Fakhriya Al-Yahyai has had a passion for art since childhood. She joined the first batch of art students at Sultan Qaboos University’s department of art education in the 1990s.
At the time, the young student did not much care that some of her relatives questioned the merit of her chosen field, which they deemed unimportant. But Al-Yahyai continued her studies and became one of the most prominent names in the plastic arts in the Gulf region, in art practice and teaching alike.
Al-Yahyai is proud of being the first academic artist and researcher specializing in the plastic arts in the Sultanate of Oman. “The path to success was difficult, but I was determined to keep going. I wanted to succeed as a mother, a wife, an artist, and an academic.”
After graduating ranked first in her department in 1995, Al-Yahyai joined the faculty as a teaching assistant. She later obtained a master’s and doctoral degrees from the University of Wales and De Montfort University, in Britain.
Studying in the United Kingdom was Al-Yahyai’s first time travelling abroad alone. Initially, she said, she faced difficulties from the academic community’s view of her “as a woman with a headscarf coming from a Bedouin Gulf state to study art in Europe. There were very few visual or written references to the history of Omani art, despite the rich artistic movement that has dozens of works by Omani artists.”
“Those plans, training programmes, and conferences were to encourage the largest possible number of students and scholars to experience as many fields of art as possible.”Fakhriya Al-Yahyai
But she regarded difficulties as incentives and searched for everything related to Omani culture in her field of study.
Building International Connections
Al-Yahyai returned to Sultan Qaboos University in 2004 and began working with Mohammed Al-Amri to document the Omani fine arts movement. In 2006, they released their first book, “The Plastic Arts in Oman”, published by the Arab League Educational, Cultural and Scientific Organisation.
She led the university’s art education department for two terms, between 2013 and 2019. During that time, she updated the art curricula to international standards. She also worked to obtain recognition for the Bachelor of Art Education programme by a team of American experts and obtained global accreditation for the department’s academic courses from the National Association of Schools of Art and Design, in the United States.
Through these efforts, Al-Yahyai sought to help younger generations avoid the difficulties she faced, to widen their frame of reference and help them integrate with international trends despite the huge differences between the European and Arab art environments.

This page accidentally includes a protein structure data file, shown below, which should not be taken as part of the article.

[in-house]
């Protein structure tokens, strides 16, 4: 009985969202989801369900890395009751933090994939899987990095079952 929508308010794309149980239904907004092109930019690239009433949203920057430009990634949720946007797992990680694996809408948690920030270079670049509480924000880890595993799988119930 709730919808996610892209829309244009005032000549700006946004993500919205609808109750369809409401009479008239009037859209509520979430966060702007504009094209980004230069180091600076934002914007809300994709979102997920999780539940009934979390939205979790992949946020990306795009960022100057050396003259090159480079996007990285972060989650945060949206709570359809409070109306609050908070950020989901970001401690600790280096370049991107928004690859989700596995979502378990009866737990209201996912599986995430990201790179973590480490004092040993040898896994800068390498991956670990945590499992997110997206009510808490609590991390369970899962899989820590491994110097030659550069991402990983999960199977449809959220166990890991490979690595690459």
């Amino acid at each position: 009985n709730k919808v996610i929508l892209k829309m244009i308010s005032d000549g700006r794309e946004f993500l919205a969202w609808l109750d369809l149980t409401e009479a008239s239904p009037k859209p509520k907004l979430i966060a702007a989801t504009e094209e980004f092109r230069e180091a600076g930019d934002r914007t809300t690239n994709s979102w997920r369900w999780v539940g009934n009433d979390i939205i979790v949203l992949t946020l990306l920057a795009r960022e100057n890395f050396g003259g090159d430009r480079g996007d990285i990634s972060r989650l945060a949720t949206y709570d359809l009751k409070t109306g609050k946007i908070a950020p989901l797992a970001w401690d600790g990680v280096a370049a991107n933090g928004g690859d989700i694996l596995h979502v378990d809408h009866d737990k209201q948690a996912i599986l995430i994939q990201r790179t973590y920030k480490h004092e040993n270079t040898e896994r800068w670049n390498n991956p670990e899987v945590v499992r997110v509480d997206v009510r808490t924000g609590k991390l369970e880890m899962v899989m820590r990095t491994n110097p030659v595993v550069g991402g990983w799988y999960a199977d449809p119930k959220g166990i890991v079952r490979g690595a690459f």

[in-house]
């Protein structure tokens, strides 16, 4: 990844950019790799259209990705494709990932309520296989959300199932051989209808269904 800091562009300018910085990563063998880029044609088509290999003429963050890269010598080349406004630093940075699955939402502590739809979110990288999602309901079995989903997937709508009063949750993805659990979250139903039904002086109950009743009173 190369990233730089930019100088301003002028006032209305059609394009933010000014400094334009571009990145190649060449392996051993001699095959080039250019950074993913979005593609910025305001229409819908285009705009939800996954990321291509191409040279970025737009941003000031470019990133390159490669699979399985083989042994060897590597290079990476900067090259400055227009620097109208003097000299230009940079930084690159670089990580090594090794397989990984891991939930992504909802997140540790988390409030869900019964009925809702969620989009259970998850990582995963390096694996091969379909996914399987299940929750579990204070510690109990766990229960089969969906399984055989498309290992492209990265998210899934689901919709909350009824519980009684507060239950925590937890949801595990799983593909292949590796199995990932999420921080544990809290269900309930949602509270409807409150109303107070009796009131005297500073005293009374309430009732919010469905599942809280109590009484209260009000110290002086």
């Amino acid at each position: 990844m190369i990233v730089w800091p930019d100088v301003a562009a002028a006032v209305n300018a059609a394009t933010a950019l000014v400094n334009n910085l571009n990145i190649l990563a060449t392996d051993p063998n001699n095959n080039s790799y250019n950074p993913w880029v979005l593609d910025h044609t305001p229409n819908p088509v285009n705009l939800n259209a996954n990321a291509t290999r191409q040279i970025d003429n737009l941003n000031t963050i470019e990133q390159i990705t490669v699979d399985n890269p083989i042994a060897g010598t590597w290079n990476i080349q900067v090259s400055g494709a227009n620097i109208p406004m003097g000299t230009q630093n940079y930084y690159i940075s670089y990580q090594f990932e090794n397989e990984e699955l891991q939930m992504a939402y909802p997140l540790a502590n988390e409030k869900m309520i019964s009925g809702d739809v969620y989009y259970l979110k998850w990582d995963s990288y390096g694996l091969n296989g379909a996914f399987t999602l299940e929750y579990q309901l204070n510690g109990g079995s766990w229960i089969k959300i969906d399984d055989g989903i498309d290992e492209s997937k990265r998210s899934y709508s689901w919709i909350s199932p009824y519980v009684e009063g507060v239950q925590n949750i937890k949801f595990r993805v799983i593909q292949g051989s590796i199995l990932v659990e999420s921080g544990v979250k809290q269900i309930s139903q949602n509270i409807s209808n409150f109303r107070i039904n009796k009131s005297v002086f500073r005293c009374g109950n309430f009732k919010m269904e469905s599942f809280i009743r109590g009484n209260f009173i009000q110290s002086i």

To familiarise students with the latest artistic developments abroad, Al-Yahyai invited foreign artists to spend a week in Oman and give workshops. The project continued for three semesters but had to be halted during the Covid-19 pandemic. The project included organizing exhibitions to enhance students’ connections with the visiting artists and their works.
In 2015 Al-Yahyai launched a research group for Omani visual arts, holding conferences and seminars to document everything related to arts in the sultanate. She also presided over the university’s first master’s programme in art education.
“Those plans, training programmes, and conferences were to encourage the largest possible number of students and scholars to experience as many fields of art as possible,” she explained.
A Supportive Mentor
Najla Al-Saadi, an assistant professor at Sultan Qaboos University’s department of art education, was among the students who benefited from Al-Yahyai’s experience.
Al-Saadi told Al-Fanar Media: “Al-Yahyai gave a lot to her students and me personally by her openness about her experiences studying art in Europe. She was supportive in everything: knowledge, advice, and scientific research cooperation with her colleagues and students.”
“Dr. Fakhriya has played a major role in the development of Omani art through the research, books, and publications.”Najla Al-Saadi
An assistant professor at Sultan Qaboos University’s department of art education
She added: “Dr. Fakhriya has played a major role in the development of Omani art through the research, books, and publications.”
Badar Almamari, head of the art education department, added that Al-Yahyai’s experience had encouraged many academics and women to study the fine arts.
“Today, we can see her impact on the new generation of the department’s faculty members,” he wrote in an email. “Moreover, her artistic experience has had a tangible impact on local and regional women artists.
Al-Yahyai’s international recognitions include an honourable mention at the 16th Asian Art Biennale Bangladesh (2014), membership in the International Museum of Women in San Francisco (2013), a first prize in sculpture in the 2001 exhibition of the Omani Society for Fine Arts, and the Best Researcher Award at Sultan Qaboos University (2018, 2019).
She has also held numerous local and international solo exhibitions. In her most recent, “Folds in the Void” (“Tawaya Al-Barah”), in 2019, she exhibited 35 of her works at Sultan Qaboos University Hall.
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She says that her drawings are “a reflection of scattered and forgotten memories” of her Omani upbringing. “I even draw impressionist paintings of shapes inspired from the Omani environment.”
Al-Yahyai still wants to encourage more female students to study fine arts. “Although more women have enrolled than men since the opening of the department, there are not enough Omani women in art criticism,” she said.
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